We must express condolence with the families and re-assure those in doubt that air travel is safe; accidents in all human endeavour is unavoidable.
However, the Kenyan Airlines crash provided another opportunity to attribute sinister and cynical journalism to the African situation. Without waiting for the facts, it must be the poor state of African airports, so the BBC's reporters rushed to tell the world.
Even the delay in tracing the flight recorder is attributed to this - true, but this has never been easy anywhere. Remember the number of days it took to get the one from Egyptair. Would the world (western) press who delight in only the woes of Africa leave its people to mourn the dead with provocation?
S. S. Adzei, Ghana
Flying is still by far the safest mode of transportation, unfortunately, when a serious accident occurs, several lives may be lost at an instant, hence the gory image, as opposed to an automobile accident for example where numbers are less.
Airlines and Nations of the world need to put into effect serious emergency rescue measures beyond the confines of airports and national borders, to avert loss of life in the inevitable event of tragic accidents.
Julius Ogash, USA
My understanding is that air travel is only deemed to be the safest form of transport because accident statistics are based on the number of passenger miles rather than the number of passenger journeys.
If you use the latter as the basis for comparison between different modes of transport, then air travel becomes only less dangerous than riding a motorcycle. Personally, I hate flying and will go to great lengths to avoid it. (Ironically though, I ride a motorbike!) I think the recent Kenyan tragedy demonstrates that commercial air travel is far from being the safest means of transport.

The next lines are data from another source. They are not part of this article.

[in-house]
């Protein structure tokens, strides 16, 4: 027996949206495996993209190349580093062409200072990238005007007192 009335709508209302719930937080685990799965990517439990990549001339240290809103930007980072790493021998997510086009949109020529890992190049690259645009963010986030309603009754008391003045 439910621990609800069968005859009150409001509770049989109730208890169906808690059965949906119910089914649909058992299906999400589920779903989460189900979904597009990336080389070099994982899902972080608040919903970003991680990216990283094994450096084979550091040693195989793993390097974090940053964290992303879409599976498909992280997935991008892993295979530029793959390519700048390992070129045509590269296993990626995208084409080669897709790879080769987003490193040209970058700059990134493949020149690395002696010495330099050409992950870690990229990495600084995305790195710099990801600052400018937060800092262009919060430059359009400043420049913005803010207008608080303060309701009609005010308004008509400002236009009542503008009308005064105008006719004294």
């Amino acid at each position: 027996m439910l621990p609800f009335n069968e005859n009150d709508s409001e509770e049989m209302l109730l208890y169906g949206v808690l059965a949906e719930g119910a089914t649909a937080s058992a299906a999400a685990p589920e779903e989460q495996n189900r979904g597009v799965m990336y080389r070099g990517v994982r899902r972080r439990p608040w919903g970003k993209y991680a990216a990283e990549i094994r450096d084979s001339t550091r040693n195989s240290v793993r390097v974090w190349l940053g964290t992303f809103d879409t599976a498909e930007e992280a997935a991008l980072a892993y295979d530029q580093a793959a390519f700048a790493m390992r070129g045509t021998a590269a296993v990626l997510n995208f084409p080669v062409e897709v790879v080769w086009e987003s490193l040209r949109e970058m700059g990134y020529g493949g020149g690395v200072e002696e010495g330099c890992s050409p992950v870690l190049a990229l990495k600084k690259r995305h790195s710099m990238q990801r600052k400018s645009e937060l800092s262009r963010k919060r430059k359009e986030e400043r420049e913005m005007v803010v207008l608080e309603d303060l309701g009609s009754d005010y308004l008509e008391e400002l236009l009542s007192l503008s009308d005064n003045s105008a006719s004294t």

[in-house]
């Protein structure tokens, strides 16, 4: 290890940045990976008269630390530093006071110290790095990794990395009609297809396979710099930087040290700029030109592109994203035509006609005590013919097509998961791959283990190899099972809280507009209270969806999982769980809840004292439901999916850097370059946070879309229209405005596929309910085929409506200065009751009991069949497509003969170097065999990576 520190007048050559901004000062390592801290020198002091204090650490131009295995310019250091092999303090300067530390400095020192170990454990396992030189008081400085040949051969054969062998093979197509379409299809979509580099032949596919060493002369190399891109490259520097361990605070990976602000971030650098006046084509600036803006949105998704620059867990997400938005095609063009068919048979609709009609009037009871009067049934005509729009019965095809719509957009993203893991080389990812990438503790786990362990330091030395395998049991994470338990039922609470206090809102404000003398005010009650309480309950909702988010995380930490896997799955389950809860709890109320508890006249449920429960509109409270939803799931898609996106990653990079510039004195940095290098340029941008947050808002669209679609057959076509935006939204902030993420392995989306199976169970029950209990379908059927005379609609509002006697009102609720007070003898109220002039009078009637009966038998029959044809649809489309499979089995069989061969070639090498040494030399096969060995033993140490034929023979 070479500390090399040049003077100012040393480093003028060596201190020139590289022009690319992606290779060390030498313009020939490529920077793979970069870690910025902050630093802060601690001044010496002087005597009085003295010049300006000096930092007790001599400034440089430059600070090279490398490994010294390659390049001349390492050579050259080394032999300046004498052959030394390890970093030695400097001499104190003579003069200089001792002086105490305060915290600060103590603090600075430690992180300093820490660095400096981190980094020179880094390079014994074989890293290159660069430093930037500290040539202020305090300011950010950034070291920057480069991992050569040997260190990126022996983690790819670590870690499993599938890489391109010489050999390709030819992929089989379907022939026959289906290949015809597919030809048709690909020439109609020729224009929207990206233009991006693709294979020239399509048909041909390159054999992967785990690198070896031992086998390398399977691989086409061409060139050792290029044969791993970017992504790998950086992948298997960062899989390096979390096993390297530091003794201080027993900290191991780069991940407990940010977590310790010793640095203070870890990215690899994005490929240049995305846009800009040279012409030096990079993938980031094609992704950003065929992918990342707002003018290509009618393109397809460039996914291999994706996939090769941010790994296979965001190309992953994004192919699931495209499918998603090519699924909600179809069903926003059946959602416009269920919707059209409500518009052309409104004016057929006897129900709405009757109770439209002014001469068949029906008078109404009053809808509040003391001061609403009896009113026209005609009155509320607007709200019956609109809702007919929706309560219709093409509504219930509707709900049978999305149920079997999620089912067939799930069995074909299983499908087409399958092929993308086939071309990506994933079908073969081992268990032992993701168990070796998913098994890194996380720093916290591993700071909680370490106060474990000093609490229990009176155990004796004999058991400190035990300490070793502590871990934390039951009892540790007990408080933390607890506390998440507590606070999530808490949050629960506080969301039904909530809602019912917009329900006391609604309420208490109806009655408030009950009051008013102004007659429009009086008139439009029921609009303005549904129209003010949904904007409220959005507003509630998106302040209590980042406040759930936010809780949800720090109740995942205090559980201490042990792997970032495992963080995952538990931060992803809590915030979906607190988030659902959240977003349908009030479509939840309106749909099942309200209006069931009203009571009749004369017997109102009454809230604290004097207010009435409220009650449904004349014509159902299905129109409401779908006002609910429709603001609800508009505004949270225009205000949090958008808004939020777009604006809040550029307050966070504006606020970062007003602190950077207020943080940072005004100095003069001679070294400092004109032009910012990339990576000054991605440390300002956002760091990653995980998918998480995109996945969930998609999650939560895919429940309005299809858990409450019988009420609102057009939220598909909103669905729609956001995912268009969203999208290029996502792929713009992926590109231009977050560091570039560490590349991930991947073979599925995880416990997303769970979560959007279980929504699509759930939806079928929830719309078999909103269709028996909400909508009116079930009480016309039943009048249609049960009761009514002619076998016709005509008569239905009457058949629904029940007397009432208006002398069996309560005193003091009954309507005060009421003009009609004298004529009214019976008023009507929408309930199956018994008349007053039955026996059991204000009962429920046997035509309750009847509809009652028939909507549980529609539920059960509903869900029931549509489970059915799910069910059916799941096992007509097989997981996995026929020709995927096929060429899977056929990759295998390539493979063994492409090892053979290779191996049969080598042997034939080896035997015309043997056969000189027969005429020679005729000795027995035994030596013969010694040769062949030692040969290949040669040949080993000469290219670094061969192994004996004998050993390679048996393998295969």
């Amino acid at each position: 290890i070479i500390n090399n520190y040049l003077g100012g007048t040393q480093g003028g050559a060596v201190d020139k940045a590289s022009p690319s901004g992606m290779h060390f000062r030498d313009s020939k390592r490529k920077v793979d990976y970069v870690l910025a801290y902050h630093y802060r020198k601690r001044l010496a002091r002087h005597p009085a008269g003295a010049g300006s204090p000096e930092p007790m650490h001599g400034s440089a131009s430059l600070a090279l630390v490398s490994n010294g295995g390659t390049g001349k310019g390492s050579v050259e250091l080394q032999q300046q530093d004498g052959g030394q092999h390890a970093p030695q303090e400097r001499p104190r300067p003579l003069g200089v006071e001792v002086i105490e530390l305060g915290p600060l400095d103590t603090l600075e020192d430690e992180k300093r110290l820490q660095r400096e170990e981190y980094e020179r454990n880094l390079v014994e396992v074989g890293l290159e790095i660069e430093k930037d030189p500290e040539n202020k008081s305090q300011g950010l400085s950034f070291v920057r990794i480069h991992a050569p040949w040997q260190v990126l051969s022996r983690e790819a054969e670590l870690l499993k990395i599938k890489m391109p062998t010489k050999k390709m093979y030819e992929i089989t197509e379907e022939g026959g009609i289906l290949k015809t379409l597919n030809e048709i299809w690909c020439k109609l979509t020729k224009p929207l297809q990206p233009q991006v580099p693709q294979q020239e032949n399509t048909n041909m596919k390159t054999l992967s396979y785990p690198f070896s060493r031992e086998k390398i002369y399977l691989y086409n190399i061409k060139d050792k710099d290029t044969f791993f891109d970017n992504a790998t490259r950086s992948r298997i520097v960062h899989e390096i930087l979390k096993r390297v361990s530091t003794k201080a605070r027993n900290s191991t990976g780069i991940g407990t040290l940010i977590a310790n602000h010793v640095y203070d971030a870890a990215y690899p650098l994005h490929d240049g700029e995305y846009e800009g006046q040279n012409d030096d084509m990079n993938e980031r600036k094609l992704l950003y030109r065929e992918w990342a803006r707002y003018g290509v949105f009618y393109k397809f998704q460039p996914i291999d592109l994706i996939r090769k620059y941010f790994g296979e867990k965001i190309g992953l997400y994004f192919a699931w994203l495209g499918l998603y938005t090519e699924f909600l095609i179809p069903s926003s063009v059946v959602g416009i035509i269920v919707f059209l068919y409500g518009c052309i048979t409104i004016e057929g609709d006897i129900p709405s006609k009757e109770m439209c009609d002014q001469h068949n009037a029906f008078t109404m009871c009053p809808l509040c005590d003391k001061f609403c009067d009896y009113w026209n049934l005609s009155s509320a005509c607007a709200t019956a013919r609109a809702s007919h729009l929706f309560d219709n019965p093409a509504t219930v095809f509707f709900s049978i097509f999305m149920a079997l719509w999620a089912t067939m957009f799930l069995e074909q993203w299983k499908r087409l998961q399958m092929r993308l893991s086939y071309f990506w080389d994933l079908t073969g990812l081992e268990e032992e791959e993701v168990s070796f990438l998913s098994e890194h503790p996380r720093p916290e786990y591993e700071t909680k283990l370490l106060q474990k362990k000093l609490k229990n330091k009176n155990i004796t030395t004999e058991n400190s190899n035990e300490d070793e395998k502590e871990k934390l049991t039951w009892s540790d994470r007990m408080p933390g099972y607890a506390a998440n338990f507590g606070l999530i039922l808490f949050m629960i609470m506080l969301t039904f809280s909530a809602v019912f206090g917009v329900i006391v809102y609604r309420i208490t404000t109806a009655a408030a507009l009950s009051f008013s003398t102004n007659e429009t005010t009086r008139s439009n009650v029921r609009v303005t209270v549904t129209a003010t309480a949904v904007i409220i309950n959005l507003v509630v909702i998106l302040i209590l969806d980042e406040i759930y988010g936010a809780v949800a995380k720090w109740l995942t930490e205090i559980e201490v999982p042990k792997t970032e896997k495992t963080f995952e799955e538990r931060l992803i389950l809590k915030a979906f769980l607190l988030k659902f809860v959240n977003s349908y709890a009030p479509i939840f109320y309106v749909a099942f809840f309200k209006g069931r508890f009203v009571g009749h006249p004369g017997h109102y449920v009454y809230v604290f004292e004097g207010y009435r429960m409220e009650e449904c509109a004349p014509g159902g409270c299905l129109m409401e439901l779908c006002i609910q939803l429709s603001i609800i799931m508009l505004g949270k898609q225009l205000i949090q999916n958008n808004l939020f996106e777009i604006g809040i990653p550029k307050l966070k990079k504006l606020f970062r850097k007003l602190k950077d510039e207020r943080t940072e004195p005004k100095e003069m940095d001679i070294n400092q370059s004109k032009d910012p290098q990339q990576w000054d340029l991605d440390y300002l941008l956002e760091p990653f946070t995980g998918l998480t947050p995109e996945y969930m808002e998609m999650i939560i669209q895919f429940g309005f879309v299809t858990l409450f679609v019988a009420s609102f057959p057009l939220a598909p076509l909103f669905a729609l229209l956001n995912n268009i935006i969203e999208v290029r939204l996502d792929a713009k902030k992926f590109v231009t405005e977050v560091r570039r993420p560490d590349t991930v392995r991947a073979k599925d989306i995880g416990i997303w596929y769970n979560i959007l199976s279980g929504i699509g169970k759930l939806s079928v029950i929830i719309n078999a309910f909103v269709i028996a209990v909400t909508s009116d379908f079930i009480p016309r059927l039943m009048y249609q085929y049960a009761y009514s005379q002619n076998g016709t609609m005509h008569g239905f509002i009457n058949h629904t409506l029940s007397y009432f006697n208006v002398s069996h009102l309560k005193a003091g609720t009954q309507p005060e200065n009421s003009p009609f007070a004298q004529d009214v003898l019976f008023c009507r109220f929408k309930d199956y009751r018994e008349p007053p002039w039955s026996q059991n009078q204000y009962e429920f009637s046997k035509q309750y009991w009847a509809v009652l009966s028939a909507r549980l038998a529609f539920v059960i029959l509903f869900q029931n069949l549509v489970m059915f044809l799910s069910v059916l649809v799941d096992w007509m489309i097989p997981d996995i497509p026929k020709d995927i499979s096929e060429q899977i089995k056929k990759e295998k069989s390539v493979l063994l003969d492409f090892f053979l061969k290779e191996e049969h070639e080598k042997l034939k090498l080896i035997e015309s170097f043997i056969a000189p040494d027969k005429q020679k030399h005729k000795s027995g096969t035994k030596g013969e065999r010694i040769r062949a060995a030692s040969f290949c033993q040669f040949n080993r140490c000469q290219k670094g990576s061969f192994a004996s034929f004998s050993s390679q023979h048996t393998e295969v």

Compared to the amount of accidents that occur on Britain's roads alone, the amount of air accidents still make it the safest way to travel. I am sorry for the families that have lost loved one on the recent Kenyan crash, however media involvement just tries to scare the general public regarding the safety of today's airlines.
Their investment in air safety is greater than in any other human mode of travelling. Accepting human limitations is not to despair. It is a hard reality we all face. These days we easily become bitter when technology fails to safeguard life. Knowledge has grown tremendously but fate has remained stubborn and brutal!
Andrew Limo, UK
I find it all the more tragic that in this, as in countless horrific air tragedies before it, there is absolutely no guarantee that the flight recorders will deliver a satisfactory answer to the questions so many relatives will want to ask.